Roma Gill Fellow in English; Director of Studies
Murray Edwards is an extraordinary College. It carries forwards a mission of helping young women achieve intellectual excellence in their academic studies and it prepares them for the many different kinds of work they will accomplish in life. It does so through bringing students from across the globe together in Cambridge - and showing them how to succeed and also, vitally, how to examine, analyse and question their beliefs. I enjoy the teaching of students across the undergraduate Tripos and working with them on famous novels and poems as well as those which are now more lost or forgotten; but I especially like discussions where students change how I see a text or make new connections suddenly visible. The supervision system in Cambridge uniquely allows for such intense and enlightening moments to emerge from dialogue – and the hard work it involves (for both supervisor and student) is more than justified.
Degrees and honours
BA, University of Cambridge, 1999
MPhil, University of Sussex, 2001
PhD, University of Cambridge, 2006
Awards and prizes
Newton Trust Sabbatical, 2014-15 (for research for The Long 1930s: Spaces and Places of British Literature, 1926-1952).
Early Career Fellowship at CRASSH, 2009.
Harper Wood Travelling Studentship for English Poetry, 2006.
I read English for a BA at King's College, Cambridge. I then worked and studied in Sapporo (northern Japan), Berlin and Wales – before returning to Cambridge. My research is now focused on Anglo-Welsh writing, the fiction and poetry of the ‘long 1930s’, and the relationships between locale and literature. My first book - Reading the Ruins – was published by Cambridge University Press. I recently gave the Plenary lecture on Dylan Thomas at the international conference in Swansea to celebrate his centenary. I have also lectured or given seminar papers at many other universities in Germany, the US and Britain.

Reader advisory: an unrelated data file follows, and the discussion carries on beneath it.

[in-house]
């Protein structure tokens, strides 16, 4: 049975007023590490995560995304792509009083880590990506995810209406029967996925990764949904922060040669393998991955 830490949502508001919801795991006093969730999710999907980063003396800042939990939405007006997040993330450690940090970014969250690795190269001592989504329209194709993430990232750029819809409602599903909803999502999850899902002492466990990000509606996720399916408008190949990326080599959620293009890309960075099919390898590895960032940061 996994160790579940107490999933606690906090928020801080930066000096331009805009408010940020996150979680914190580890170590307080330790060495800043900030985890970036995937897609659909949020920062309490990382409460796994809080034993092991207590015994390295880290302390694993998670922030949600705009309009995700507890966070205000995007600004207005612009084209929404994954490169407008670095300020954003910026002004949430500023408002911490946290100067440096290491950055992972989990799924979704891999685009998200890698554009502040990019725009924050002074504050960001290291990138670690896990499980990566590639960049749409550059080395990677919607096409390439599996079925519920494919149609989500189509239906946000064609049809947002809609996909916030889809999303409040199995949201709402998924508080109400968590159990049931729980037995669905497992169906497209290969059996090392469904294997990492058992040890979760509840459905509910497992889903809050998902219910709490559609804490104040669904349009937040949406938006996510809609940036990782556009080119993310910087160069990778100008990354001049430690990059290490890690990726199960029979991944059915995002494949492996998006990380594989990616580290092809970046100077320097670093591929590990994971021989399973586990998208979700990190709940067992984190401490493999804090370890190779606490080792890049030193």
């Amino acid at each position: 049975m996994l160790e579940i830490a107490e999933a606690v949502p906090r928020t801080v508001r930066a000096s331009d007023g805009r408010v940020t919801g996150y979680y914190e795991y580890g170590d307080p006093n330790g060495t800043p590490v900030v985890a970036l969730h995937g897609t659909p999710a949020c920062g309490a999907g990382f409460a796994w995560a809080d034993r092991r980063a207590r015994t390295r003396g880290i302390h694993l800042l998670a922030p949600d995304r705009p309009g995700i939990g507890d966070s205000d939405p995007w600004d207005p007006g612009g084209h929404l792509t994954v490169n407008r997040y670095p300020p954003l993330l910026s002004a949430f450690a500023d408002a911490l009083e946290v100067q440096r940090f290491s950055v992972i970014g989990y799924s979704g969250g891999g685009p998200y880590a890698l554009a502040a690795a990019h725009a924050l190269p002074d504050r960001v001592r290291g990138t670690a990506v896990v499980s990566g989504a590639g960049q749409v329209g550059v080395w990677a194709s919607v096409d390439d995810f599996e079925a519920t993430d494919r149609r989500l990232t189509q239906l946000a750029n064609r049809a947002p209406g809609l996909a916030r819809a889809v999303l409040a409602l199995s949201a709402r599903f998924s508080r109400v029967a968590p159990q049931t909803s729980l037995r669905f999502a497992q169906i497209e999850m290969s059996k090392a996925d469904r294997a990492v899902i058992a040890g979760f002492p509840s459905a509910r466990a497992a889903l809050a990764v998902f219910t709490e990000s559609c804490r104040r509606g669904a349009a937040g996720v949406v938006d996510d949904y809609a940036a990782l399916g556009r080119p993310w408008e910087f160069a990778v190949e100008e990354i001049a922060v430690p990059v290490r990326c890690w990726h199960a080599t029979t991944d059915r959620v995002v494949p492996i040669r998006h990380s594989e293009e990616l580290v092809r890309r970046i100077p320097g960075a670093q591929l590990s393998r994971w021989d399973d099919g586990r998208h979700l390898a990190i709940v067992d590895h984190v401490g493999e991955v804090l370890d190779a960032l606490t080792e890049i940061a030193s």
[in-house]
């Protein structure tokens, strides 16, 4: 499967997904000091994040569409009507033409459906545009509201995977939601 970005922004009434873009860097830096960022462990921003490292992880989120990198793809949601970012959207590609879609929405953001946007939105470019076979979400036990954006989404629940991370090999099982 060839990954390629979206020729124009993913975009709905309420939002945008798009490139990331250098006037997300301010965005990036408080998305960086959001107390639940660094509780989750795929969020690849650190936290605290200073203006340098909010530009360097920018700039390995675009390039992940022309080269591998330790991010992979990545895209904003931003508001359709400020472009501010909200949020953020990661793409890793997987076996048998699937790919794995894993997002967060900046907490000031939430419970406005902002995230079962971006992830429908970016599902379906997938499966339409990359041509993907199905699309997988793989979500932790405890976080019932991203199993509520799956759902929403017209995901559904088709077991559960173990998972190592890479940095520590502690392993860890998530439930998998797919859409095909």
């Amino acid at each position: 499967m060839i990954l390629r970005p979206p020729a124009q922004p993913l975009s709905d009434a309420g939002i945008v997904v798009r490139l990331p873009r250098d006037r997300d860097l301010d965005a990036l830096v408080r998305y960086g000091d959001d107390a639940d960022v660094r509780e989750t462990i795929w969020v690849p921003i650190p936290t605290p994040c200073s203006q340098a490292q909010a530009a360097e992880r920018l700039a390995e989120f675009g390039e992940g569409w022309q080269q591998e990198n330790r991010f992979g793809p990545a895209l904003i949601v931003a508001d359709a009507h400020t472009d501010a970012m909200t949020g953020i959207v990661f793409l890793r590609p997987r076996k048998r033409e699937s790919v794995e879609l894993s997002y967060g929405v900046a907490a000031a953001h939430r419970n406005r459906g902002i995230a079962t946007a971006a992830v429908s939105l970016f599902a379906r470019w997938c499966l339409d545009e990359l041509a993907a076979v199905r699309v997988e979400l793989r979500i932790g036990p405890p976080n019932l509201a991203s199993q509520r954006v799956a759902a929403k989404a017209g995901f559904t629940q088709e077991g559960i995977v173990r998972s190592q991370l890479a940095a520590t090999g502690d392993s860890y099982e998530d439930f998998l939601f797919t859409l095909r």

I teach for both parts of the English Tripos. For Part I this includes paper 7a (1830- 1945), 7b (1890-present day) and paper 1 (Literary Criticism). For Part II this includes paper 1 (Practical Criticism), paper 9 (Lyric), paper 11 (Modernism and the Short Story), paper 12 (Contemporary Writing in English), paper 14 (American Literature), and paper 18 (Literature and Visual Culture). I also supervise undergraduate dissertations on many nineteenth- and twentieth-century topics.
My graduate teaching includes the supervision of MPhil and PhD students who work on the following areas: nature writing; wars and rumours of wars; phenomenology; documentary film; and various kinds of literary experimentation. I am also a member of the Literature Technology Media research group in the English Faculty.
● The Long 1930s: Spaces and Places of British Literature, 1926-1952 (in preparation)
● Reading the Ruins: Modernism, Bombsites and British Culture (Cambridge University Press, 2011)
● ‘Contemporary British Poetry’ in The Cambridge Global History of Literature and the Environment, ed. Louise Westling (Cambridge University Press, forthcoming 2016)
● ‘The 1930s, the Second World War, and Late Modernism’ in The Cambridge History of Modernism, ed. Vincent Sherry (Cambridge University Press, forthcoming 2016).
● ‘Trouble at the explosive plant: the wartime sublime in Ceri Richards and Dylan Thomas’, in Reading Thomas / Thomas Reading, ed. Ned Allen (Edinburgh University Press, forthcoming 2016).
● ‘The lure of the wild’ in The Cambridge Companion to Literature and the Environment, ed. Louise Westling (Cambridge University Press, 2014), pp. 104-120.
● ‘The unburied past & walking with ghosts’, in The Oxford Handbook of Contemporary British and Irish Poetry, ed. Peter Robinson (Oxford University Press, 2013), pp. 57-76.
● ‘London and modern prose, 1900-1950’, in The Cambridge Companion to the Literature of London, ed. Lawrence Manley (Cambridge University Press, 2011), pp. 201-221.
Special Issues of journals
● Co-editor with Glyn Salton-Cox, ‘The long-1930s’; Special Issue of Critical Quarterly 57.3 (2015). Introduction, 1-9.
● ‘Marching crowds and empty streets: flow and turbulence in the long-1930s’, in Critical Quarterly 58.2 (forthcoming, Summer 2016)
● ‘George Barker in the 1930s: an autodidact and the classical inheritance’.
Modernist Cultures 10.2 (July 2015), 250-268. http://dx.doi.org/10.3366/mod.2015.0111
● ‘Early Graham Greene’, Oxford Handbooks: a Scholarly Research Review (Oxford University Press, 2014)
● ‘Narcissus and a Trust Fund: George Barker and T.S. Eliot’, Journal of the TS Eliot Society 6 (2013), 27-37.